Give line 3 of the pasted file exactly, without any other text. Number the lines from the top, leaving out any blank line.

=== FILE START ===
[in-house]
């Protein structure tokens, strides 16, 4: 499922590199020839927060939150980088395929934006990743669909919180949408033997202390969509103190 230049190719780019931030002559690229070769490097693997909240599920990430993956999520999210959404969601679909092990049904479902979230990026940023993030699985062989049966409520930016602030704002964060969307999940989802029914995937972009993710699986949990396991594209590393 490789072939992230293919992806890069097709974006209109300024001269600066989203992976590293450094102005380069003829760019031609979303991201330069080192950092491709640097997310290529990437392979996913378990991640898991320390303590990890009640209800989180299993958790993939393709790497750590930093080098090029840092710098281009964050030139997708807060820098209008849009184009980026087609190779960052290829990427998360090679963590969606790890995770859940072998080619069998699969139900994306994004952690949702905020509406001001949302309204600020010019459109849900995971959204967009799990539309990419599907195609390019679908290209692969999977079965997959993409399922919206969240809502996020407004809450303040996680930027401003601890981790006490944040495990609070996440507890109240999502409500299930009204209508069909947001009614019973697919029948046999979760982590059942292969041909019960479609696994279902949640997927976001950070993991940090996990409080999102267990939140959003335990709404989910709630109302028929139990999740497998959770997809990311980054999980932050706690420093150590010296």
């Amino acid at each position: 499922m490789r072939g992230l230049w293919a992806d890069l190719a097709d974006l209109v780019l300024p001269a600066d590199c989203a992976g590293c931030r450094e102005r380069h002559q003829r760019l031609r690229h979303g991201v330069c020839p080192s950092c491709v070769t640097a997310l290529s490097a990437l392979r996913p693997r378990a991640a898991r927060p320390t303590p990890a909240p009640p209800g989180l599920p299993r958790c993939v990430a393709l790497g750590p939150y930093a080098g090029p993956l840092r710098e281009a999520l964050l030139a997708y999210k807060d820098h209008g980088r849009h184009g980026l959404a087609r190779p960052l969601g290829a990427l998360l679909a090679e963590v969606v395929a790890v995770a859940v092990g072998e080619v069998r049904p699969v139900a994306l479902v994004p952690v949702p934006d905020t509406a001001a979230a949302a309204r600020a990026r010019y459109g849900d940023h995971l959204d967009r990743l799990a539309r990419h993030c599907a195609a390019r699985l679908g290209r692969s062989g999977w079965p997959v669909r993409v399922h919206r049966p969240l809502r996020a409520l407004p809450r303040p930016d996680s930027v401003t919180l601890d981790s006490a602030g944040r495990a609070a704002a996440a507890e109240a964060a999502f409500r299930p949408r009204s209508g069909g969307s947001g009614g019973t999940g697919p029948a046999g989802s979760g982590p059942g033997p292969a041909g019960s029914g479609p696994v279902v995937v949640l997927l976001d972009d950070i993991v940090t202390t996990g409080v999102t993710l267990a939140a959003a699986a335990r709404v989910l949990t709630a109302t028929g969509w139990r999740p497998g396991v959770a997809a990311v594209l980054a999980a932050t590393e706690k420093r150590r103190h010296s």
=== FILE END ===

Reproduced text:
């Amino acid at each position: 499922m490789r072939g992230l230049w293919a992806d890069l190719a097709d974006l209109v780019l300024p001269a600066d590199c989203a992976g590293c931030r450094e102005r380069h002559q003829r760019l031609r690229h979303g991201v330069c020839p080192s950092c491709v070769t640097a997310l290529s490097a990437l392979r996913p693997r378990a991640a898991r927060p320390t303590p990890a909240p009640p209800g989180l599920p299993r958790c993939v990430a393709l790497g750590p939150y930093a080098g090029p993956l840092r710098e281009a999520l964050l030139a997708y999210k807060d820098h209008g980088r849009h184009g980026l959404a087609r190779p960052l969601g290829a990427l998360l679909a090679e963590v969606v395929a790890v995770a859940v092990g072998e080619v069998r049904p699969v139900a994306l479902v994004p952690v949702p934006d905020t509406a001001a979230a949302a309204r600020a990026r010019y459109g849900d940023h995971l959204d967009r990743l799990a539309r990419h993030c599907a195609a390019r699985l679908g290209r692969s062989g999977w079965p997959v669909r993409v399922h919206r049966p969240l809502r996020a409520l407004p809450r303040p930016d996680s930027v401003t919180l601890d981790s006490a602030g944040r495990a609070a704002a996440a507890e109240a964060a999502f409500r299930p949408r009204s209508g069909g969307s947001g009614g019973t999940g697919p029948a046999g989802s979760g982590p059942g033997p292969a041909g019960s029914g479609p696994v279902v995937v949640l997927l976001d972009d950070i993991v940090t202390t996990g409080v999102t993710l267990a939140a959003a699986a335990r709404v989910l949990t709630a109302t028929g969509w139990r999740p497998g396991v959770a997809a990311v594209l980054a999980a932050t590393e706690k420093r150590r103190h010296s």